Joe Sylwestrzak wrote:I'm paying close to 1$ a watt for panels

Where from? For assembled panels that's a good price especially if you're only buying 200W at a time. I've been quoted just under a Euro per watt but only if buying a small handful of Kw at a time. I'm getting cells under 30c a watt for some experimental DIY panel building but to be honest it's a lot of hassle and the finished products probably won't last long lol. Some nice quality small (1 - 5W) epoxy panels are now coming out of China for under $2 a watt. I've collected various voltages and sizes of these for some planned aquaculture/pond/greywater projects.

Joe Sylwestrzak wrote:clear solar panels just wires attatched to the glass that produce 50 times as much power as reg. panels

I'm sceptical of that one. Mainstream panels are 15-20% efficient at converting incident photons to electrical energy. 50 times better than that would output ten times more energy than input whilst not letting any light thru. Worthy of at least a Nobel Prize for physics.
 
Joe Sylwestrzak
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Steve Farmer I just did a Google search for (Powerwall problem ?) and came up with the article. It is a BloombergBusiness article the 7Kwh model does not charge well from PV and the 10Kwh model is only for outages and only is good for 50 charge cycles per year. They sound like glorified junk. Im buying my solar panels from ebay 120$ for 100 watt panels and 150$ for 150 watt panels both are monocrystaline the 100s come from china the 150s are made in Indiana 200 miles from me. Might seem silly but I bought 4-100s first b4 I found the better deal on the 150s so I am still buying some of each so I can keep my overall array symmetrical. The clear solar panel article was sent to me by my brother who is a corporate attorney and very educated and intelligent. Hope this helps you.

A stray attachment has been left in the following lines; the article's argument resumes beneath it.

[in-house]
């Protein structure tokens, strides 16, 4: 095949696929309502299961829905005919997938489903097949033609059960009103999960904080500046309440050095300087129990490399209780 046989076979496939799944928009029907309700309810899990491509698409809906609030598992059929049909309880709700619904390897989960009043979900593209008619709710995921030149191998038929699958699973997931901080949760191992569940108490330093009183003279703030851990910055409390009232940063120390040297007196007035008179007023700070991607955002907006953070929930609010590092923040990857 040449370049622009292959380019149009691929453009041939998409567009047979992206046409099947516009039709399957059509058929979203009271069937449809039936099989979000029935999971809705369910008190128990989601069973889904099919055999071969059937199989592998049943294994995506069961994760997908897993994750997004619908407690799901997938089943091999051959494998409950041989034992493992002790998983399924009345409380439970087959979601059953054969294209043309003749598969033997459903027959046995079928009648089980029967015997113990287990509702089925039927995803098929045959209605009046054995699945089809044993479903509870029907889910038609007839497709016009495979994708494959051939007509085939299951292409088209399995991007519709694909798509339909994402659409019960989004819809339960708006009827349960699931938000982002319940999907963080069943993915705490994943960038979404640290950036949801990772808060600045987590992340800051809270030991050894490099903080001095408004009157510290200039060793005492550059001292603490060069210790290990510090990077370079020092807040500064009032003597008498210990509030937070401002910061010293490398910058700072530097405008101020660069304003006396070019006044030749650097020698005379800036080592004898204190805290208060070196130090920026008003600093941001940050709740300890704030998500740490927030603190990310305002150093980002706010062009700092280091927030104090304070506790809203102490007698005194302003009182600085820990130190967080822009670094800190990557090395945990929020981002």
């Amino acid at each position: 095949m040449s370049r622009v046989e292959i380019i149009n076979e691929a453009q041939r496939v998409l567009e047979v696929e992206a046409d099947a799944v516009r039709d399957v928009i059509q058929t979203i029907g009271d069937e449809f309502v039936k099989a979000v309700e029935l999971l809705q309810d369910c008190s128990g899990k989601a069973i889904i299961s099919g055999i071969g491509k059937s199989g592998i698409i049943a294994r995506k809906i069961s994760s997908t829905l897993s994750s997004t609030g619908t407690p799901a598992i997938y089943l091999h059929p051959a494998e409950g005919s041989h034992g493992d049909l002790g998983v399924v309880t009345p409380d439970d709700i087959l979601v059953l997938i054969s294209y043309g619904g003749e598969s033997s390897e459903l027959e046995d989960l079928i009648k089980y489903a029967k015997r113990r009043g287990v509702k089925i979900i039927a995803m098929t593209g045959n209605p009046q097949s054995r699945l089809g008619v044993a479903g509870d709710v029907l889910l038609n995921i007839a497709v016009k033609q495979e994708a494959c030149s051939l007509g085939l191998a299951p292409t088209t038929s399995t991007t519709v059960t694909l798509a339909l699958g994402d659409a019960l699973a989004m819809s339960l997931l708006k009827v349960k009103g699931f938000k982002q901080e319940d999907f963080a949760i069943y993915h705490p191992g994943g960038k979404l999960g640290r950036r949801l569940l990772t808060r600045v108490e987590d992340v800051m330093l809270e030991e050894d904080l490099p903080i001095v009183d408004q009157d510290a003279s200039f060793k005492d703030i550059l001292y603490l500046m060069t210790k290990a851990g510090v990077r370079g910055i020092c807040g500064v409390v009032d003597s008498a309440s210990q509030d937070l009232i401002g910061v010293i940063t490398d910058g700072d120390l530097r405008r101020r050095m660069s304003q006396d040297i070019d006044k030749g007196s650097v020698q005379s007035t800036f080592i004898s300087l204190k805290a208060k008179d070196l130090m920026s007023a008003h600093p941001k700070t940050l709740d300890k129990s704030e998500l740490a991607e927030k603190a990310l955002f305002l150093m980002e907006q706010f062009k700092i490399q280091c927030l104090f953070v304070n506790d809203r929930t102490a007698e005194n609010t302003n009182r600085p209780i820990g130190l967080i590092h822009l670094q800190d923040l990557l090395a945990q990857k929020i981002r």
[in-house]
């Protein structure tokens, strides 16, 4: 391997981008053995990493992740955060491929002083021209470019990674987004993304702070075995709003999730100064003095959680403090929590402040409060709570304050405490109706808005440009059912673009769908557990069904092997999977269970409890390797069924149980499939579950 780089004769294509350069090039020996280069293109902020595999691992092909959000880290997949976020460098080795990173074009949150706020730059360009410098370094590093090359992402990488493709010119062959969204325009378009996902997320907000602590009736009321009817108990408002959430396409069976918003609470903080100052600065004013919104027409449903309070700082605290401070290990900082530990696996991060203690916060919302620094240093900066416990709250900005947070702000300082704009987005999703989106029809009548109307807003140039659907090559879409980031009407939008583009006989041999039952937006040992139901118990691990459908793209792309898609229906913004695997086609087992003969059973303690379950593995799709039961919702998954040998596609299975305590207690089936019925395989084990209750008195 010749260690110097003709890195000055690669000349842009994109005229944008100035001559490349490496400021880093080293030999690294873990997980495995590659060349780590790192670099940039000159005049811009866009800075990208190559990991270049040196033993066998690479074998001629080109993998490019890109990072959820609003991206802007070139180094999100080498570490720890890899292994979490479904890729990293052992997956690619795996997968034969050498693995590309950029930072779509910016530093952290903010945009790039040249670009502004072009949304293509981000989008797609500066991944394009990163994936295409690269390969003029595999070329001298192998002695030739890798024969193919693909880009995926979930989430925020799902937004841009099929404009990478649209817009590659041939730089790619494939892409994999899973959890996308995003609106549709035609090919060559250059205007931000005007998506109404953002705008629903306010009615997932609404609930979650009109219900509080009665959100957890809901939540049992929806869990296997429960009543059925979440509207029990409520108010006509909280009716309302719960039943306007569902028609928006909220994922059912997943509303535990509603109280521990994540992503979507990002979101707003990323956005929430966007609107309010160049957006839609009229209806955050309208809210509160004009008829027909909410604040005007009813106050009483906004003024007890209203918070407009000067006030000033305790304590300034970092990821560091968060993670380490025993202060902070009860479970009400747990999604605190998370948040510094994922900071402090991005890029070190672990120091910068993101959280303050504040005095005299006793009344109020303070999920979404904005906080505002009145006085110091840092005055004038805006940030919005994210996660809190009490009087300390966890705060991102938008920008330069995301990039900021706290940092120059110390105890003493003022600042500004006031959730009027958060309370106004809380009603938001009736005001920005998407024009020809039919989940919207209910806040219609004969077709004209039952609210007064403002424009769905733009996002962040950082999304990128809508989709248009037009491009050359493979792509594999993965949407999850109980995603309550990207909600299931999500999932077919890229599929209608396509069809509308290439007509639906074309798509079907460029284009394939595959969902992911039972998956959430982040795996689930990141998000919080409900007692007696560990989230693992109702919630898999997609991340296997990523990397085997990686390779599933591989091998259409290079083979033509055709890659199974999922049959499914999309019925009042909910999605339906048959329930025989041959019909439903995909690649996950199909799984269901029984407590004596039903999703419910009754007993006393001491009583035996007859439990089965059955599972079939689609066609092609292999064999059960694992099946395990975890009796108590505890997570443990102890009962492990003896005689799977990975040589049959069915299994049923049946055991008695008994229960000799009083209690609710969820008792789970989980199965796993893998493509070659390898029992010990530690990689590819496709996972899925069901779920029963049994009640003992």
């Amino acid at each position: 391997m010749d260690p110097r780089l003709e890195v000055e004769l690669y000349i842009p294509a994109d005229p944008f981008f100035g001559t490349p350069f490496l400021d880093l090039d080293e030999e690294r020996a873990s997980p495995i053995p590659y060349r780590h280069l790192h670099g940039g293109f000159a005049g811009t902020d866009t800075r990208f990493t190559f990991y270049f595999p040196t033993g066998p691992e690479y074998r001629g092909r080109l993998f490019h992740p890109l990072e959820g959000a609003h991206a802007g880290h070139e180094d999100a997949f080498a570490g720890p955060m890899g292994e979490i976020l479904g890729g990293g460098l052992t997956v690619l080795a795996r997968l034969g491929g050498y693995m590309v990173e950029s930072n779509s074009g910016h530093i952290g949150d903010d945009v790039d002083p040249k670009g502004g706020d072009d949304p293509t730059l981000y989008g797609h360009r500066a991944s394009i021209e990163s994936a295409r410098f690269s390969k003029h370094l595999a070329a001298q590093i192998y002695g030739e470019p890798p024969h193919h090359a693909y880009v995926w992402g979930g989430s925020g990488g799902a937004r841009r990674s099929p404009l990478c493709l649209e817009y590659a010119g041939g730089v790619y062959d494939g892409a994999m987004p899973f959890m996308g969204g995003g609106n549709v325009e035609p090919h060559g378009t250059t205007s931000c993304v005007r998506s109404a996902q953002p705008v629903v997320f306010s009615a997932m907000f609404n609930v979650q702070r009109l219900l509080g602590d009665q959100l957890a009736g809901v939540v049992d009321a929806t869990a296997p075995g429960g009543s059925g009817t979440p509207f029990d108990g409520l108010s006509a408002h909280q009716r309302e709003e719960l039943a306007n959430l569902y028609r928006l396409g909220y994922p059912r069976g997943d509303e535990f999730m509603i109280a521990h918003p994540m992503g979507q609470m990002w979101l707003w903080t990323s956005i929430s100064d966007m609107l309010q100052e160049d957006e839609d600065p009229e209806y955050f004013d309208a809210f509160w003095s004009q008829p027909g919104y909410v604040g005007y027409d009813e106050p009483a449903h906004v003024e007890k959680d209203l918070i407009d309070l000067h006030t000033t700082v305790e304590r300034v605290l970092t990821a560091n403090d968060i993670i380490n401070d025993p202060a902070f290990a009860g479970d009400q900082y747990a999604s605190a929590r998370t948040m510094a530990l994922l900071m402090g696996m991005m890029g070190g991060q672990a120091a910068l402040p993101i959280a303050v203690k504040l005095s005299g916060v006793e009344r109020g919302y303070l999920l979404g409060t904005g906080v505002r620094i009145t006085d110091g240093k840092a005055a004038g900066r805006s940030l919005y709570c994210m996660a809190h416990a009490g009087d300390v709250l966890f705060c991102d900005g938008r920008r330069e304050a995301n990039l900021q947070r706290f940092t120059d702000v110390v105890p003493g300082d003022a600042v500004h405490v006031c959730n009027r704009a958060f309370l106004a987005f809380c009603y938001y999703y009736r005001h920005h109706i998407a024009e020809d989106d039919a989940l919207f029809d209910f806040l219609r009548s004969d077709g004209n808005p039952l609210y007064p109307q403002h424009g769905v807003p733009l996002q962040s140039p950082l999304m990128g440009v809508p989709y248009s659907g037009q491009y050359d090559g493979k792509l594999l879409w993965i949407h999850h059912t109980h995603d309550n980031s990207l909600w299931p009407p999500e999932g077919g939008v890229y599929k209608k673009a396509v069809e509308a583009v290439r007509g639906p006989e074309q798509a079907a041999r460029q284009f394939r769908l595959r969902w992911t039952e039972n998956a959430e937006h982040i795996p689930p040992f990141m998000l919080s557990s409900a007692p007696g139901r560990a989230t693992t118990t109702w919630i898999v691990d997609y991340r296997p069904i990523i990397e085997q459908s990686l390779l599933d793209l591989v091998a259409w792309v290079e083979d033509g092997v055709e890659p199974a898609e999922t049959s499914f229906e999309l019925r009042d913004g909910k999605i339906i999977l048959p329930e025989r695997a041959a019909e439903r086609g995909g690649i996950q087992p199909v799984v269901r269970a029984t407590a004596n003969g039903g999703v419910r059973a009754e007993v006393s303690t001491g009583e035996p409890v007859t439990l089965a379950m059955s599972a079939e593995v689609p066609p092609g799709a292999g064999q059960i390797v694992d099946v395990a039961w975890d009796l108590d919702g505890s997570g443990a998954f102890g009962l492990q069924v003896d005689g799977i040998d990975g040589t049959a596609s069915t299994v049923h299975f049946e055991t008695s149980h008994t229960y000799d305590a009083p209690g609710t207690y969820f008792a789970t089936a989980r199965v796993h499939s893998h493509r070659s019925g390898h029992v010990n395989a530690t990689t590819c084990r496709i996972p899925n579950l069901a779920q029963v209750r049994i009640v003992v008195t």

Michael Newby
gardener
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Location: Mount Shasta, CA Zone 8a Mediterranean climate
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Joe Sylwestrzak wrote:Steve Farmer I just did a Google search for (Powerwall problem ?) and came up with the article. It is a BloombergBusiness article the 7Kwh model does not charge well from PV and the 10Kwh model is only for outages and only is good for 50 charge cycles per year


Went ahead and found the article, here's the link: Bloomberg Tesla Battery Issues With Solar Article
 
Bill Erickson
steward
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Location: Northwest Montana from Zone 3a to 4b (multiple properties)
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Joe, is that clear solar panel you are talking about the one mentioned in this ExtremeTech article?